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Suppose I have a circle with a center point at origin (0,0) and a 90deg point from it at (0,10)... from this 2 obvious points the radius of the circle would definitely be 10, right?

I researched that the formula of finding the radius based on center point and another point is:

Math.sqrt( ((x1-x2)*2)  + ((y1-y2)*2) )

but I'm getting a value of 4.47213595499958 instead of what I thought would be 10.

Can anyone teach me the correct formula I should use to make a perfect circle from a center point to another point?

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Isn't 90deg (10,0)? I thought 0deg was pointing up. –  Fabrício Matté Apr 14 '13 at 3:19
Generally speaking, with cartesian systems the common interpretation of zero degrees is pointing to the right –  slebetman Apr 14 '13 at 3:23
@slebetman Yes I'm probably too sleepy.. with css3 gradients which just changed the vendor-prefixed 0deg pointing to the right to the now standard 0deg pointing up I'm probably mixing this with basic Cartesian plane as well. –  Fabrício Matté Apr 14 '13 at 3:25

2 Answers 2

up vote 4 down vote accepted

Power in javascript is done by using Math.pow:

Math.sqrt( Math.pow((x1-x2), 2) + Math.pow((y1-y2), 2) )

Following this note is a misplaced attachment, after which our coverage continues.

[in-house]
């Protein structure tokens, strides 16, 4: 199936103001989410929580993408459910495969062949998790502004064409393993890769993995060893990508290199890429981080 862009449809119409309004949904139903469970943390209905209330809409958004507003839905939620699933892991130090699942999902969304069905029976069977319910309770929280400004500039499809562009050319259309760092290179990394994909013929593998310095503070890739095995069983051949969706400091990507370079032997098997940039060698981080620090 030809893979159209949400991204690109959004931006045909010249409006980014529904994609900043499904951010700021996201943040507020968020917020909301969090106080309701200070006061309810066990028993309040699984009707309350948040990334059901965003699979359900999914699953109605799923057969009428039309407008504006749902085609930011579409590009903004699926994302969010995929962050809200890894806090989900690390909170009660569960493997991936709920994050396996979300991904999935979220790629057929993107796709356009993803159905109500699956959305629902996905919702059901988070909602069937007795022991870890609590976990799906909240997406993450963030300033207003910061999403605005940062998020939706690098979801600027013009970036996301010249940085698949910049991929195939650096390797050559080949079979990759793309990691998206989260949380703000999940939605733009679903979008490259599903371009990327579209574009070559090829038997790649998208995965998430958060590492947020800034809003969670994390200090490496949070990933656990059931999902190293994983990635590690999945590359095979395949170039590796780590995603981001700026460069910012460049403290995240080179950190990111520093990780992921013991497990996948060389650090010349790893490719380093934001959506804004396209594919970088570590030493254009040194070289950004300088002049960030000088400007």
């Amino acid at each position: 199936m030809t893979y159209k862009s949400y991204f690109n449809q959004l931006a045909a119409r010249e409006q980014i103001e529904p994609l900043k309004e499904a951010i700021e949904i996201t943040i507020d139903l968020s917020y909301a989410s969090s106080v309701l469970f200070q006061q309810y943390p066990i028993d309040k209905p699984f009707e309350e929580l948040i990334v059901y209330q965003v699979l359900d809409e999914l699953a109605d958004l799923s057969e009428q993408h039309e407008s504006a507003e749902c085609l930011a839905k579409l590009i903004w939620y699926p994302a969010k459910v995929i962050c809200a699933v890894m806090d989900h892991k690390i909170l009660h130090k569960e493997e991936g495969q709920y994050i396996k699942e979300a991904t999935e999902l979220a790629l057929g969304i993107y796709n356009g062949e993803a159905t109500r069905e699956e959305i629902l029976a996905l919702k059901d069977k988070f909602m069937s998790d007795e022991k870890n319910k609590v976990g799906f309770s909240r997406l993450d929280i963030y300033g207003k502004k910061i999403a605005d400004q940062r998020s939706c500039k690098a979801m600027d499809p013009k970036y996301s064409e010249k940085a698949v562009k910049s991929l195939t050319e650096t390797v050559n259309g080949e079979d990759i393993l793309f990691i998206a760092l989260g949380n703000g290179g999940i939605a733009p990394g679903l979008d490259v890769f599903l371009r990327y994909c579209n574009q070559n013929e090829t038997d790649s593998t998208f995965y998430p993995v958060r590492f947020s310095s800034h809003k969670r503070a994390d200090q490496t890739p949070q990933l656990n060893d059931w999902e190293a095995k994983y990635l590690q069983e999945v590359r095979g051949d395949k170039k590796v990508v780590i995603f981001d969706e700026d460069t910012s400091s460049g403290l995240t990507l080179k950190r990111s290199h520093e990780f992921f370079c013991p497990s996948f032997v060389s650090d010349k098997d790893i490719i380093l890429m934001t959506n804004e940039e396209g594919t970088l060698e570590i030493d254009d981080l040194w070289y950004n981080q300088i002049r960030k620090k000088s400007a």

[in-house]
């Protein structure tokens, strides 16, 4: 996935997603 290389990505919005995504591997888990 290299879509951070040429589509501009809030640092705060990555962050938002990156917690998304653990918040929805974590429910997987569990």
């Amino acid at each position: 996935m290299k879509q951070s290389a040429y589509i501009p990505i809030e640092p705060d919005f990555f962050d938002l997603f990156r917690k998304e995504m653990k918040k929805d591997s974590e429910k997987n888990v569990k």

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wow. i would definitely use this formula... thanks for helping! –  Chinchan Zu Apr 14 '13 at 3:33

In javascript, the * operator means multiply, not raise to the power. The correct formula should be:

Math.sqrt( ((x1-x2)*(x1-x2)) + ((y1-y2)*(y1-y2)) )
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You could also use the ^ operator (which does mean "raise to the power"): Math.sqrt( ((x1-x2)^2) + ((y1-y2)^2) ) –  pete Apr 14 '13 at 3:21
@pete No, it most certainly does not. It is the binary XOR operator. –  Xymostech Apr 14 '13 at 3:22
@pete No, ^ means XOR –  Juan Pablo Apr 14 '13 at 3:22
@pete That is a binary bitwise XOR operator. Oh Xymos already said that. –  Fabrício Matté Apr 14 '13 at 3:22
My mistake (thinking in VB, right now). Thanks for the correction. –  pete Apr 14 '13 at 3:23

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